In a letter, the global coalition of scientists and conservationists warn that more than half of all living cetacean species now have a concerning conservation status: 13 species are “Critically Endangered” or “Endangered,” seven are “Vulnerable,” another seven are “Near Threatened,” and 24 are “Data Deficient.”
The North Atlantic right whale and the vaquita, a porpoise found in the Gulf of California, are on the “knife-edge of extinction” according to the letter. The coalition explains that these “dramatic” declines were preventable but that the political will to protect marine animals has been severely lacking.
“It is critical that governments develop, fund, and implement additional needed actions to better protect and save these iconic species – so they don’t end going the way of the baiji,” Dr. Susan Lieberman of the Wildlife Conservation Society told BBC News, referring to the Chinese river dolphin (baiji) that was the first dolphin species driven to extinction by human activity.
Cetacean populations are threatened by chemical and noise pollution from fisheries and ships as well as climate change which has disrupted migration patterns and depleted critical food sources for marine mammals.
Whales, dolphins, and porpoises are also frequently harmed by accidental capture in fishing operations, known as bycatch, causing an estimated 300,000 deaths of cetaceans each year according to the World Wildlife Fund.
Marine animals get tangled up in fishing gear, with hooks cutting into their bodies and causing infections or the nets and lines trapping and suffocating the animal. Even if a cetacean breaks free of anchored gear, they can often swim for months or years with the gear still wrapped around their bodies, limiting their abilities to eat and reproduce.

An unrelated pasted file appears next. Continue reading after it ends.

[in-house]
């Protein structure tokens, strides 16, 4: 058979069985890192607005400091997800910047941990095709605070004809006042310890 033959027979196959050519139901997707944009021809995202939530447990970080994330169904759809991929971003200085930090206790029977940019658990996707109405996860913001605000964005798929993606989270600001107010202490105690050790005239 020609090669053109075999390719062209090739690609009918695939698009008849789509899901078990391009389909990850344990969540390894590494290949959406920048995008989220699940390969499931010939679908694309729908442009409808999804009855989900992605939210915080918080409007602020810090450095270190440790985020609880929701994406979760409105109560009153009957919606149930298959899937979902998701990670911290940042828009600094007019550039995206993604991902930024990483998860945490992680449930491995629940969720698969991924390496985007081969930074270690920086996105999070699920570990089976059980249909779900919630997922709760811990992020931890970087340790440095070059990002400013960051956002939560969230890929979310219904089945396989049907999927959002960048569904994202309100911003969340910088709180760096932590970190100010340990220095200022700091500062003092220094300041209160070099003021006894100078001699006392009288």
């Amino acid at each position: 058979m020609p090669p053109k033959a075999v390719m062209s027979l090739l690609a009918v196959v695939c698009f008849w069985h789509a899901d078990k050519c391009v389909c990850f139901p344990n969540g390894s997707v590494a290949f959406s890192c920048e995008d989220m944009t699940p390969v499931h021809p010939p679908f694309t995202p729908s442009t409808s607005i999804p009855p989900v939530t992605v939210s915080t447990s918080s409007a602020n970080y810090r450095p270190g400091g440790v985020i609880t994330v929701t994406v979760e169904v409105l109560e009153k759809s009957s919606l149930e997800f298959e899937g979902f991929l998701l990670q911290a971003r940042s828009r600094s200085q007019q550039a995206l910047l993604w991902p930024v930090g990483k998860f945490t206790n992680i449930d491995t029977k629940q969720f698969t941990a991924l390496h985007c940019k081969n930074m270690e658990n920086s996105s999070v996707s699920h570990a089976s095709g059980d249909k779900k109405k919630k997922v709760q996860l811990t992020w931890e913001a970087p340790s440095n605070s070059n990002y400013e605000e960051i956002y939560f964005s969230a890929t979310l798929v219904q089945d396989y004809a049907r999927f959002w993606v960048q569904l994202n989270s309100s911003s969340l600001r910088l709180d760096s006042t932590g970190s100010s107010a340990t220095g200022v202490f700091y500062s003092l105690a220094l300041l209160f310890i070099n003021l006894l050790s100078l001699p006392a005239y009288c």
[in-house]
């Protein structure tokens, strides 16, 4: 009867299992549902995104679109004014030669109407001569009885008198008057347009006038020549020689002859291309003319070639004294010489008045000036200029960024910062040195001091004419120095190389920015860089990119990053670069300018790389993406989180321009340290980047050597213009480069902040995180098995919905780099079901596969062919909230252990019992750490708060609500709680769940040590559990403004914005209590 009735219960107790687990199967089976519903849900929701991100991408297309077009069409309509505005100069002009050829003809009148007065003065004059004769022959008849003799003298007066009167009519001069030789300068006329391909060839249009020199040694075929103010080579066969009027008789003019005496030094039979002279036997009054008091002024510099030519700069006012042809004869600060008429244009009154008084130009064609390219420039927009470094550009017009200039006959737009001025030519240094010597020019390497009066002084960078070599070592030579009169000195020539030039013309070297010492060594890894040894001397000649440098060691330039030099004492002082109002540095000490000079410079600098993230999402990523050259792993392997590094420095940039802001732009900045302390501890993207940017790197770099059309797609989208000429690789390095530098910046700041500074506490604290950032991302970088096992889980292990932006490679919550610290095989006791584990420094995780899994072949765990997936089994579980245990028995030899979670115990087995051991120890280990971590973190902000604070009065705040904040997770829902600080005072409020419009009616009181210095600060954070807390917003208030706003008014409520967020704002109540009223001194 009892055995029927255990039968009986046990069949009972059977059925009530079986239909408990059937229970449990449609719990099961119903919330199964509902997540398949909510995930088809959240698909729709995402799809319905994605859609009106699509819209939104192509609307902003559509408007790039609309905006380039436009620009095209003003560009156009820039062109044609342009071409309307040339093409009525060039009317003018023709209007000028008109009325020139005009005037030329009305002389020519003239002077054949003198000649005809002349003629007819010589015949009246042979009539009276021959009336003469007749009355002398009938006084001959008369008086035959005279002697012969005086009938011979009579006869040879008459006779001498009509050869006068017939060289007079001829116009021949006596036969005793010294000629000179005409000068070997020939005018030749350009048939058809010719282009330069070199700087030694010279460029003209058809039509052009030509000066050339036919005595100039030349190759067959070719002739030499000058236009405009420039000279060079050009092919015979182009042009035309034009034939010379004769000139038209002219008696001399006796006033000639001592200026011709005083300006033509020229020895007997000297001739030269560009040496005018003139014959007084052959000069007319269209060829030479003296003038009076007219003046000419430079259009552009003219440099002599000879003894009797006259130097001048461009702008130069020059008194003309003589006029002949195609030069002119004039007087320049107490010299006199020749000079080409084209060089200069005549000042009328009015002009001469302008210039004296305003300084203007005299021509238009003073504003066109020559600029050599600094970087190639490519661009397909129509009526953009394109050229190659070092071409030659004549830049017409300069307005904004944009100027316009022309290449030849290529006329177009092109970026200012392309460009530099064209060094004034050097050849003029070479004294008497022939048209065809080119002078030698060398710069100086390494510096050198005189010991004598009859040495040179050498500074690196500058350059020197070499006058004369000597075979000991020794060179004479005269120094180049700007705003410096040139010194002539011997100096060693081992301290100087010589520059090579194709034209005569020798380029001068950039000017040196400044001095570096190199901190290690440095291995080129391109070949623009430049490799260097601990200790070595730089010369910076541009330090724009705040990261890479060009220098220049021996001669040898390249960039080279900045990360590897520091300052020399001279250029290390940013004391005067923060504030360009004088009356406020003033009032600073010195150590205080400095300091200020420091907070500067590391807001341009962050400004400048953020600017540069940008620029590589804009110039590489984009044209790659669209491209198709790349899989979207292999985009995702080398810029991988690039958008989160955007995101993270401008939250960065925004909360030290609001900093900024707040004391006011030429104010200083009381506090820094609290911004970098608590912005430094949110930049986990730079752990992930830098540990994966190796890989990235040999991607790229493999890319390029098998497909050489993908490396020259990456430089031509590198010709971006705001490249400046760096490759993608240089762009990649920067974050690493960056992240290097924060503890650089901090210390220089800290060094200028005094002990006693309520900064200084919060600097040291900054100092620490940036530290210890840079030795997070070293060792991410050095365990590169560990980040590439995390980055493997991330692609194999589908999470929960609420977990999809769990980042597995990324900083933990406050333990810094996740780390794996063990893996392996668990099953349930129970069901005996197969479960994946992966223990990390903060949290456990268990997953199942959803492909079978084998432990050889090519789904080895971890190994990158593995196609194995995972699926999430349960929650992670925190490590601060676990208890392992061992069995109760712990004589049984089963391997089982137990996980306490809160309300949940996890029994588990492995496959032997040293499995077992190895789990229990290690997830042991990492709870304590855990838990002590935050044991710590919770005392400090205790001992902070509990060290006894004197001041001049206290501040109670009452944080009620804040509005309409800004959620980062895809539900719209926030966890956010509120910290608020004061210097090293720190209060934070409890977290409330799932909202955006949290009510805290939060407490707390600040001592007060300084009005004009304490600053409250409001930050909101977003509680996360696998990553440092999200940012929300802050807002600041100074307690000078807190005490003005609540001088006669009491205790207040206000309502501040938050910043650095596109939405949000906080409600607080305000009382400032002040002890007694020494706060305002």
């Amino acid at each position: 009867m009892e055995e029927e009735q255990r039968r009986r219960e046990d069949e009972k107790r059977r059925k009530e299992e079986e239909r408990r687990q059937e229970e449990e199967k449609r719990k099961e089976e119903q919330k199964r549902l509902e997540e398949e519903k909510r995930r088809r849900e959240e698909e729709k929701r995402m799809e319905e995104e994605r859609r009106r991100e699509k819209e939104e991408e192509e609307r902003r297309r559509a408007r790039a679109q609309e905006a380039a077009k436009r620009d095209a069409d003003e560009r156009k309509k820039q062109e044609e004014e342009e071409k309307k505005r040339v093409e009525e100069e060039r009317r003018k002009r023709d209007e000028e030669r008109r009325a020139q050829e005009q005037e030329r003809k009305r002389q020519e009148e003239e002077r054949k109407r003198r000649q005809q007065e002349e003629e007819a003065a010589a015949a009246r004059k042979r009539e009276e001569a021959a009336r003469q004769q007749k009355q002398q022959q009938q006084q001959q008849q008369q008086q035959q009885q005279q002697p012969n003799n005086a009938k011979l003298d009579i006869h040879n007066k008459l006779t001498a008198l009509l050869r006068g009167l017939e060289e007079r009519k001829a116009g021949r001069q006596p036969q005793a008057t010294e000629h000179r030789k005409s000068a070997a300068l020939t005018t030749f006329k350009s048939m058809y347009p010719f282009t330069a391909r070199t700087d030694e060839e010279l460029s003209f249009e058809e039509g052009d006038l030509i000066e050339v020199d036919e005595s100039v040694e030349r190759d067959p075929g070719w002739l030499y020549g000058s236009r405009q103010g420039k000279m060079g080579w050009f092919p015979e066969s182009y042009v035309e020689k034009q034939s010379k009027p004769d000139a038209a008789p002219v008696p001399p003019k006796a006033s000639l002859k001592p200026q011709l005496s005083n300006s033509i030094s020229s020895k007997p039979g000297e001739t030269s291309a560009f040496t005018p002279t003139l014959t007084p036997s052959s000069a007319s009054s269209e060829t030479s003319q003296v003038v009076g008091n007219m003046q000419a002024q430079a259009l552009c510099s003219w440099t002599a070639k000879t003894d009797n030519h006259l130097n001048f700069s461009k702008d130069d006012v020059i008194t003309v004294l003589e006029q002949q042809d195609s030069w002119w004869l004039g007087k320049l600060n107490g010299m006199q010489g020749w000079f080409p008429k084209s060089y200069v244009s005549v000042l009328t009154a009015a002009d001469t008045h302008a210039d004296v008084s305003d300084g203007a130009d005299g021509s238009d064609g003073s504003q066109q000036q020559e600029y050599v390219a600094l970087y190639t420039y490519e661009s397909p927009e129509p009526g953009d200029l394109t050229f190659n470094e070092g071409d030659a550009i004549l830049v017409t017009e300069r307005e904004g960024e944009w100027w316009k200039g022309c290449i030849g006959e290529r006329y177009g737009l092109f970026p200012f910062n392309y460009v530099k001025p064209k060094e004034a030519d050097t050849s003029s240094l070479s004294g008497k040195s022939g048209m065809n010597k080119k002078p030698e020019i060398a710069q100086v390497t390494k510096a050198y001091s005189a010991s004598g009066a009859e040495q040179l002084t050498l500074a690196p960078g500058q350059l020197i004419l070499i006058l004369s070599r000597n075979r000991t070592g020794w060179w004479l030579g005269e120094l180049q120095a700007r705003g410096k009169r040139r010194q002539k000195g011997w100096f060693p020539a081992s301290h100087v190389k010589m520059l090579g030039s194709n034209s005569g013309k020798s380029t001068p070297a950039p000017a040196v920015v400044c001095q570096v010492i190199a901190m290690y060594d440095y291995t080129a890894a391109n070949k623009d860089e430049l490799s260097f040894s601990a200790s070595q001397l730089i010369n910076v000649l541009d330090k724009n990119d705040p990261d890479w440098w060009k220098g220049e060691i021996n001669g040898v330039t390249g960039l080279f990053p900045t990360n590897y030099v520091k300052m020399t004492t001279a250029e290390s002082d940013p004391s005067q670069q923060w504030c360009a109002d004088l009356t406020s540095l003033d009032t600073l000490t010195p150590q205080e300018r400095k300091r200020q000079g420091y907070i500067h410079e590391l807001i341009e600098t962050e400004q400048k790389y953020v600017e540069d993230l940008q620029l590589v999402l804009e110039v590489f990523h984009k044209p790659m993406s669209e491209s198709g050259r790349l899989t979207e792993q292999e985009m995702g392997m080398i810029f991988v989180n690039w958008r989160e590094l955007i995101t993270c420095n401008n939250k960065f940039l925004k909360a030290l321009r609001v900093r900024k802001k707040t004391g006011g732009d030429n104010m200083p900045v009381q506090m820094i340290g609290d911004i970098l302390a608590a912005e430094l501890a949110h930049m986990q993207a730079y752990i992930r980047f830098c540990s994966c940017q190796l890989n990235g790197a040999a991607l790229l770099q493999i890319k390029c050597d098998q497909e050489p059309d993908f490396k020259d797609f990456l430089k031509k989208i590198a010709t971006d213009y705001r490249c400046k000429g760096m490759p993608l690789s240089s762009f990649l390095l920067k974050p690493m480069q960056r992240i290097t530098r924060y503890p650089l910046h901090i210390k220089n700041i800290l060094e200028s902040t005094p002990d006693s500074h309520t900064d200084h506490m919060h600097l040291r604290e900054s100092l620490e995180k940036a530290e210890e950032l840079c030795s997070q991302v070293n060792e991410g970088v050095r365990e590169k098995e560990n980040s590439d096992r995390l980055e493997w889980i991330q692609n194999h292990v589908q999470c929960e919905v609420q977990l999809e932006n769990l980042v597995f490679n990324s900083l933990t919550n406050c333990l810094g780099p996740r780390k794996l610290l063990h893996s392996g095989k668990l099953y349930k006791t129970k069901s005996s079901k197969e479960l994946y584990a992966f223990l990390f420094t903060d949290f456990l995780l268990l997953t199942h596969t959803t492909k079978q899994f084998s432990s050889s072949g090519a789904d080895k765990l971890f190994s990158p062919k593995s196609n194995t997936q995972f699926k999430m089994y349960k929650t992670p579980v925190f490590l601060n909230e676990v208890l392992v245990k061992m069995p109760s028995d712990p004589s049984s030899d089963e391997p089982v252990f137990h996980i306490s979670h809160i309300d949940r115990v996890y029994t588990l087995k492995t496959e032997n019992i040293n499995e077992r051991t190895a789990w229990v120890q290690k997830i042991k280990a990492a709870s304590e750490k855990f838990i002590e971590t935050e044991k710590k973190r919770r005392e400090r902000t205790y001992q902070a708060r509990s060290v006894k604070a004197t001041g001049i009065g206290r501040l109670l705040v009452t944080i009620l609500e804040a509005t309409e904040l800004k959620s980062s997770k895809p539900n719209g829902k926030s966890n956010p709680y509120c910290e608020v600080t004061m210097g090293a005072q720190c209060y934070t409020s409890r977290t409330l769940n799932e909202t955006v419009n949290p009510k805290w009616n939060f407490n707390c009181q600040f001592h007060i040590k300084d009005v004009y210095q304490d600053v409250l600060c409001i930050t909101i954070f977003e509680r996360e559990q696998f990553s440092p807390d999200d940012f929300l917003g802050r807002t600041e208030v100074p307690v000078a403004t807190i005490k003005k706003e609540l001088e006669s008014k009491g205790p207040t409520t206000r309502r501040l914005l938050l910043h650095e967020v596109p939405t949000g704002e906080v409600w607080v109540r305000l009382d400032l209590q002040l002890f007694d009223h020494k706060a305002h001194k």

“We have a long way to go before we can be confident the fish we are eating is not causing bycatch of protected species like whales and dolphins,” Sarah Dolman of Whale and Dolphin Conservation, UK, told BBC News.
The coalition of scientists and conservationists note that policies to protect cetaceans are “often too little” and “done too late.” Within our lifetimes, many cetacean species will become extinct unless comprehensive action is taken now to limit over-pollution from human activities and stop overfishing. The coalition also calls upon nations, regional fisheries, and international bodies to implement monitoring technologies to help preserve cetacean species which are critical to the health of the entire marine ecosystem.
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This article was first published by OneGreenPlanet on 13 October 2020. Lead Image Source : Imagine Earth Photography/Shutterstock.com.
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